Godrej Consumer: a slow moving consumer goods market out there
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Company after company is reporting slowing sales growth. Take Godrej Consumer Products Ltd. In the June quarter, its soap sales volume rose by a figure that was early double-digits, it said, without giving a number. But deflation meant that sales by value rose by only 1%. Even if we assume volume growth at 10% or 11%, that’s a significant cut.
The reason for this is the company gave volume discounts, not only to pass on the benefit of lower material costs, but also protect share and match the aggression shown by market leader Hindustan Unilever Ltd. In household insecticides, its sales was hit by a delayed monsoon (in June), which led to an 11% decline in sales. But this should be a timing issue and sales should improve in the current quarter.
Overall, on a constant currency and organic growth basis, Godrej Consumer’s net sales growth was flat in India and rose by 6% internationally, leading to a 3% overall sales growth. Organic growth is calculated by excluding the sales of acquired/disposed businesses. The acquisition of Strength of Nature in Africa saw the region’s sales rise by 52% and, along with higher growth in Latin America, was the chief reason for higher international sales growth of 18% (constant currency, but including the impact of acquisitions). Main market Indonesia has seen slower growth of 3%.
Overall, Godrej Consumer’s sales rose by 6.8% from a year ago, growing slightly ahead of the 6.7% increase in material costs. While the increase in employee costs and other expenses were restrained to 3.9% and 2.4%, respectively, advertising and publicity costs declined by 4.8%. A higher increase in promotions—more volumes for the same price, for instance—contributed to this. Under the new accounting standards, such promotions have to be deducted from sales.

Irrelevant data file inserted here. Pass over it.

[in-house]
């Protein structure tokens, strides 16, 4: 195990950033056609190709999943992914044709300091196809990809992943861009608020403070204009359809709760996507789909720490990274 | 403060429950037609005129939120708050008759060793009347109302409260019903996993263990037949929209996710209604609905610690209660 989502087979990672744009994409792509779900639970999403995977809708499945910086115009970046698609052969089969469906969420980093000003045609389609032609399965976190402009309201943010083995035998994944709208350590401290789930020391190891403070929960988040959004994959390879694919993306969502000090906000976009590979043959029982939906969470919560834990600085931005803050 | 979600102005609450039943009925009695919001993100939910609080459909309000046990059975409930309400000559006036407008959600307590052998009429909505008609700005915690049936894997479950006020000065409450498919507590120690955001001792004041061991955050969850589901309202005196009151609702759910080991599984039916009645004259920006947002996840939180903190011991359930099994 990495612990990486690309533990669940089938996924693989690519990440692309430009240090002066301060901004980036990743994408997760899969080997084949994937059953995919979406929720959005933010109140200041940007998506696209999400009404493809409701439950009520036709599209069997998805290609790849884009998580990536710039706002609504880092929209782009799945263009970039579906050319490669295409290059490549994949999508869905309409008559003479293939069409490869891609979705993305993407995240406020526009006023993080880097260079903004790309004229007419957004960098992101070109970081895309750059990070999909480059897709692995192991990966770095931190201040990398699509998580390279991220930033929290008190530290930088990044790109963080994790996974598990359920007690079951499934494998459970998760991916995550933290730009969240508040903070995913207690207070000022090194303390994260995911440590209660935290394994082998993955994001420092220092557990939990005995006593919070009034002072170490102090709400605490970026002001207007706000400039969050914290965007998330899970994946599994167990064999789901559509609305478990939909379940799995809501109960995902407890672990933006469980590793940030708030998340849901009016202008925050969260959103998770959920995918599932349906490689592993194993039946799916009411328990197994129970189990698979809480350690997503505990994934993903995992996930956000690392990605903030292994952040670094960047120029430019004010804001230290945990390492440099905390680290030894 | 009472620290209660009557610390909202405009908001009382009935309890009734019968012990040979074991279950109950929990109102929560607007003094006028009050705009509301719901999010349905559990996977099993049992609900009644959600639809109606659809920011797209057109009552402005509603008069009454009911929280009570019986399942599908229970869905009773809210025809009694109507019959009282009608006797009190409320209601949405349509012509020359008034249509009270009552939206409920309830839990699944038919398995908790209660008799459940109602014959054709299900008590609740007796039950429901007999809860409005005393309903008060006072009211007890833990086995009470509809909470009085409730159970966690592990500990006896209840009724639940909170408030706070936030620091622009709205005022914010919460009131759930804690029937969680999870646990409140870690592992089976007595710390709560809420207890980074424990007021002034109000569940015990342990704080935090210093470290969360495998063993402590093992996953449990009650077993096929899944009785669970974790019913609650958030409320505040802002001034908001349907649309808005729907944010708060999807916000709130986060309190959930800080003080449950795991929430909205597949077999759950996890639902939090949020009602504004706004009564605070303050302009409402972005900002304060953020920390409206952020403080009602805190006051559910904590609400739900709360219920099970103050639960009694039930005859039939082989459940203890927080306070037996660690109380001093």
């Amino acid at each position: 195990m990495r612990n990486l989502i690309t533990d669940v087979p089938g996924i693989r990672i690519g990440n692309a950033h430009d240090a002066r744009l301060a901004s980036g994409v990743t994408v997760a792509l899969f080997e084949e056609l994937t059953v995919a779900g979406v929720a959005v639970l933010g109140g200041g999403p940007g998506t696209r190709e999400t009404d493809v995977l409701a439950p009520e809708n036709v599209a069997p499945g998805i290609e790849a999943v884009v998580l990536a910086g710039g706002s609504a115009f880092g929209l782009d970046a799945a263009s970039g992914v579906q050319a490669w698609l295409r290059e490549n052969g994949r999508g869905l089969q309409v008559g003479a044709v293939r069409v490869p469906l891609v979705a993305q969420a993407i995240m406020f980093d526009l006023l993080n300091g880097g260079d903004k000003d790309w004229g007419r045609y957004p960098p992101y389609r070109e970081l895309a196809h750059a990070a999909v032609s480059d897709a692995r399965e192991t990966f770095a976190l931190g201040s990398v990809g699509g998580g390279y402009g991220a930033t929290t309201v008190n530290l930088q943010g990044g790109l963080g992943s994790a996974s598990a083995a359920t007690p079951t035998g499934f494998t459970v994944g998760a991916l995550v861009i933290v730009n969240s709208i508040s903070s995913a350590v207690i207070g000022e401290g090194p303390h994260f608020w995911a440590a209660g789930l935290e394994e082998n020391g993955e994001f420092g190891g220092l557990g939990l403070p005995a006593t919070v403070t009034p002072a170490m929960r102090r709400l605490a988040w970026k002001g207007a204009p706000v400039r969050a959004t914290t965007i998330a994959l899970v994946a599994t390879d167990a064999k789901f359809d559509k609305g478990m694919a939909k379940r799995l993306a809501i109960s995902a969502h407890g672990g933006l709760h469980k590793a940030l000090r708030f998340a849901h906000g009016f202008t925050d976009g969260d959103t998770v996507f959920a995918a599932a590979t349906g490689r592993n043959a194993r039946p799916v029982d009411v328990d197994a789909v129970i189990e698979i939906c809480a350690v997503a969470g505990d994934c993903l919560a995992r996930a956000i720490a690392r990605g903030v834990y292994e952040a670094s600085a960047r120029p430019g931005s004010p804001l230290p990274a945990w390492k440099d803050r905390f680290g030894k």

Total costs rose by only 4.2% as a result and its operating profit margin rose by 2 percentage points from a year ago. That then is the silver lining. As long as margins are stable or improving, companies can play the waiting game. Its profit before tax rose by 17.5% while exceptional items buoyed its net profit, which should be ignored.
If the decline in sales was only due to lower input costs resulting in lower product prices, then it should not matter. Real sales growth will still be high. What is worrying is that companies are saying that demand is weak, especially in rural areas. What has held up investor hopes is that urban demand should revive, and then, there are magic pills such as a good monsoon, the hike in government salaries and the proposed goods and services tax.
Godrej Consumer’s shares fell by 2.7% after its results were declared on Friday. That is nothing considering that its share has been steadily rising since end-January and is up by around 40%. The factors holding down its performance are mostly to be found in the external environment. If they take long to resolve, a long wait lies ahead for investors as well.